NIH begins taking pitches for its $1.5B COVID-19 diagnostics competition

The National Institutes of Health kicked off what it describes as a “Shark Tank”-like effort to select and fund new diagnostic tests for the novel coronavirus, and its offering a total of $1.5 billion to be divvied up among the winners. 

The Rapid Acceleration of Diagnostics initiative, or RADx, aims to fast track companies’ validation, regulatory review and production, with the goal of delivering millions of at-home or point-of-care tests per week to the public by the end of the summer.

Working with the FDA, CDC and the Biomedical Advanced Research and Development Authority, known as BARDA, the NIH’s diagnostics challenge complements its programs and public-private partnerships on expediting the development of COVID-19 therapeutics and vaccines.

The national call for test pitches begins with a rolling submission and selection process, funneling applicants through a competitive three-phase review, with $500 million in milestone-based funding available to the chosen programs at each step.

“We need all innovators, from the basement to the boardroom, to come together to advance diagnostic technologies, no matter where they are in development,” said NIH Director Francis Collins. “Now is the time for that unmatched American ingenuity to bring the best and most innovative technologies forward to make testing for COVID-19 widely available.”

NIH's RADx funding initiative moves applicants through a "'Shark Tank'-like" selection process. (NIH)

The winning ideas will be matched up with technical experts and manufacturing specialists to assist in their development—while finalists that are already further along in development will be advanced on a separate track towards commercialization, the NIH said.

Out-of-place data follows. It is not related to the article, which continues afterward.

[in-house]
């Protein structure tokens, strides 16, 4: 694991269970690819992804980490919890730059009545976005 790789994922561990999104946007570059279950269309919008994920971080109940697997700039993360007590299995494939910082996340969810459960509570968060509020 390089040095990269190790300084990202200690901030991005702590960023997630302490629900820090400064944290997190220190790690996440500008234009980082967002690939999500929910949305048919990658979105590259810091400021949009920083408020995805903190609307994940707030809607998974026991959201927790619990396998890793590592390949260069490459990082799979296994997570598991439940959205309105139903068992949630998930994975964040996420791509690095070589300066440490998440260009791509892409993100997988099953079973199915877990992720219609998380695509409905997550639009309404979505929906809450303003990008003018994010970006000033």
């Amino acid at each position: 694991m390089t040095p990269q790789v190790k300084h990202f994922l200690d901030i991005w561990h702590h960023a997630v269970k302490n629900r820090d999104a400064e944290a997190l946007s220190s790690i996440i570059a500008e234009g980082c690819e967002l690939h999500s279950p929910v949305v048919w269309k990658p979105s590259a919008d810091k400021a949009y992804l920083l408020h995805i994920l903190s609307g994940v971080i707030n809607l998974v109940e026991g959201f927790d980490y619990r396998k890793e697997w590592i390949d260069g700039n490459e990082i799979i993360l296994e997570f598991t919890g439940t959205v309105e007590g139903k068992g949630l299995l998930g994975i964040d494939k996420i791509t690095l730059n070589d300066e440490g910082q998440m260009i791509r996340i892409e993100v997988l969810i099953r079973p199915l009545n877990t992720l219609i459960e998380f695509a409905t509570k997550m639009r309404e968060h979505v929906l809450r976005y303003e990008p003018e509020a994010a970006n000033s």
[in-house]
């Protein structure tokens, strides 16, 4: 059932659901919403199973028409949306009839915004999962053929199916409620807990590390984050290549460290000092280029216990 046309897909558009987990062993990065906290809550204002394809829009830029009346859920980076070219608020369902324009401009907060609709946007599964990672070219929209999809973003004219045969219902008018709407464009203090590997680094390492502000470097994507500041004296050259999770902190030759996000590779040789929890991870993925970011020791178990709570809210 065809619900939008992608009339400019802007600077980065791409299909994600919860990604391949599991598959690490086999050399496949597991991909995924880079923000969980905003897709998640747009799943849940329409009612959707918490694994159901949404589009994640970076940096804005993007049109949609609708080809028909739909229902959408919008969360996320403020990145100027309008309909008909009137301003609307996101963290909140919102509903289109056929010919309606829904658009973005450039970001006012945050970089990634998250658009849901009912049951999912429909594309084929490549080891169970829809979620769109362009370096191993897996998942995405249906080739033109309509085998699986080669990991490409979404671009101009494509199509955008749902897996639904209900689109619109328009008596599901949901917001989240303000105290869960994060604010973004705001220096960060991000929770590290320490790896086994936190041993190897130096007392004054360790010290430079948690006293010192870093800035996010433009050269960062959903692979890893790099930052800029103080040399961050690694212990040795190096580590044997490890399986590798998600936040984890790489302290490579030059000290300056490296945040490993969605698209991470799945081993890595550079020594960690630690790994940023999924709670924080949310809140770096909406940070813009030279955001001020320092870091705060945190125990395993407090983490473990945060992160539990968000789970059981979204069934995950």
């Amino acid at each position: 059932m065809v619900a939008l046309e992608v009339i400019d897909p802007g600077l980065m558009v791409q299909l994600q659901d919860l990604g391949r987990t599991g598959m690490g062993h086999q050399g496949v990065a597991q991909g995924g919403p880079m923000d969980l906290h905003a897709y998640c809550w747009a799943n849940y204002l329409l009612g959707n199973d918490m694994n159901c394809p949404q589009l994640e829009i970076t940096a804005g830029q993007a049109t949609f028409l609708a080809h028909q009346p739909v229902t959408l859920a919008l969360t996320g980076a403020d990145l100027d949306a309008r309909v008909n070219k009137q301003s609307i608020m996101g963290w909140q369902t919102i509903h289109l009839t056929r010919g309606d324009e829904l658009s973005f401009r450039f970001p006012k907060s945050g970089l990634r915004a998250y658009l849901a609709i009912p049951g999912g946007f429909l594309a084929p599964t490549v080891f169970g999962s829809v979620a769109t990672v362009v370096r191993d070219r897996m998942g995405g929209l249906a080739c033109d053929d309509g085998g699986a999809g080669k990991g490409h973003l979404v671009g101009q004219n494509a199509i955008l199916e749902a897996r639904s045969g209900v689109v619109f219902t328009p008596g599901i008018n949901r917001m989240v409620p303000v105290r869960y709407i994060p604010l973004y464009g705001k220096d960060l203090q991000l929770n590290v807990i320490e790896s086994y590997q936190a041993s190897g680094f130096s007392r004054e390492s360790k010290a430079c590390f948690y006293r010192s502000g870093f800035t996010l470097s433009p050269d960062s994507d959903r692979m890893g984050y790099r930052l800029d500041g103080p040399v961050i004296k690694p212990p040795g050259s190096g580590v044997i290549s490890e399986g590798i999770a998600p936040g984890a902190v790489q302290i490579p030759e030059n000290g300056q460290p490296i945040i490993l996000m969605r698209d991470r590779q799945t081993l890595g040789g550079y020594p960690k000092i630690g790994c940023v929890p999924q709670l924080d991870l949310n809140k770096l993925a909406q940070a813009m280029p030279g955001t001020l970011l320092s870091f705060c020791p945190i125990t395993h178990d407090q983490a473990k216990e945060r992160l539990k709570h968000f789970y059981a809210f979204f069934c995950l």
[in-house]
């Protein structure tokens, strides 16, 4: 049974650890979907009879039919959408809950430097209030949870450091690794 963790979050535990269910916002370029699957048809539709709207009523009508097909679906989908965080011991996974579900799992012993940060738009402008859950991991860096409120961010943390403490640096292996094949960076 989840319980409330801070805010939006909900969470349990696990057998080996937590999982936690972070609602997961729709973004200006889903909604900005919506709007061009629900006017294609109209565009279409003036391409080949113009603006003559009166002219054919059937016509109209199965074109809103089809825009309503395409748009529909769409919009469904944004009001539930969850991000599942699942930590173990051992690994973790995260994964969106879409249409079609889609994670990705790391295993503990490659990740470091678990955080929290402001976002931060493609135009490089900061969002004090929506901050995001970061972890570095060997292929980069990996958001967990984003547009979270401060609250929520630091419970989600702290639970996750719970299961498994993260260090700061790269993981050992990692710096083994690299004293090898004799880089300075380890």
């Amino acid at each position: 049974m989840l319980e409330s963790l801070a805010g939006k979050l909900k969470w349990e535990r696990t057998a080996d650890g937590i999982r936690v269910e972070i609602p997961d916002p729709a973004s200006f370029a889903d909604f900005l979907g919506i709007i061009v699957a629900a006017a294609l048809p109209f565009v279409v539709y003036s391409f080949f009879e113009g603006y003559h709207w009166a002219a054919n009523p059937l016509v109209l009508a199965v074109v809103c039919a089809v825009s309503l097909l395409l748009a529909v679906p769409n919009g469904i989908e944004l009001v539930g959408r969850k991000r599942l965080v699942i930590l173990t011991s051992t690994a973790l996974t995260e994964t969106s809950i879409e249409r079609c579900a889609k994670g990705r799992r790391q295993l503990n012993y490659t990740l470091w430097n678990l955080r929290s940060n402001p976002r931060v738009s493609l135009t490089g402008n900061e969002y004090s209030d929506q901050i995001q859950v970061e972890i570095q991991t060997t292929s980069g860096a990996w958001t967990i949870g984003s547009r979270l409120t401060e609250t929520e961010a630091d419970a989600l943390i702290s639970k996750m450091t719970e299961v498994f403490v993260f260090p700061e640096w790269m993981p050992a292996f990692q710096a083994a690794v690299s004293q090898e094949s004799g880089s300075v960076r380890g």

The RADx initiative is built upon the Point-of-Care Technologies Research Network—or POCTRN, a program previously set up by the NIH’s National Institute of Biomedical Imaging and Bioengineering, or NIBIB—a multidisciplinary coalition of research centers focused on testing prototype diagnostic tests.

POCTRN’s efforts are based at five technology hubs—including Emory University and the Georgia Institute of Technology; Johns Hopkins University; Northwestern University; the University of Massachusetts Medical School; and Harvard Medical School and Massachusetts General Hospital.

Harvard and MGH’s Consortia for Improving Medicine with Innovation & Technology houses the program’s coordinating center, which will lead the multiple, parallel review boards tasked with evaluating RADx proposals.

“Americans are innovators and makers,” said NIBIB Director Bruce Tromberg. “We need American tech experts, innovators and entrepreneurs to step up to one of the toughest challenges we’ve faced as a country, to help get us safely back to public spaces.”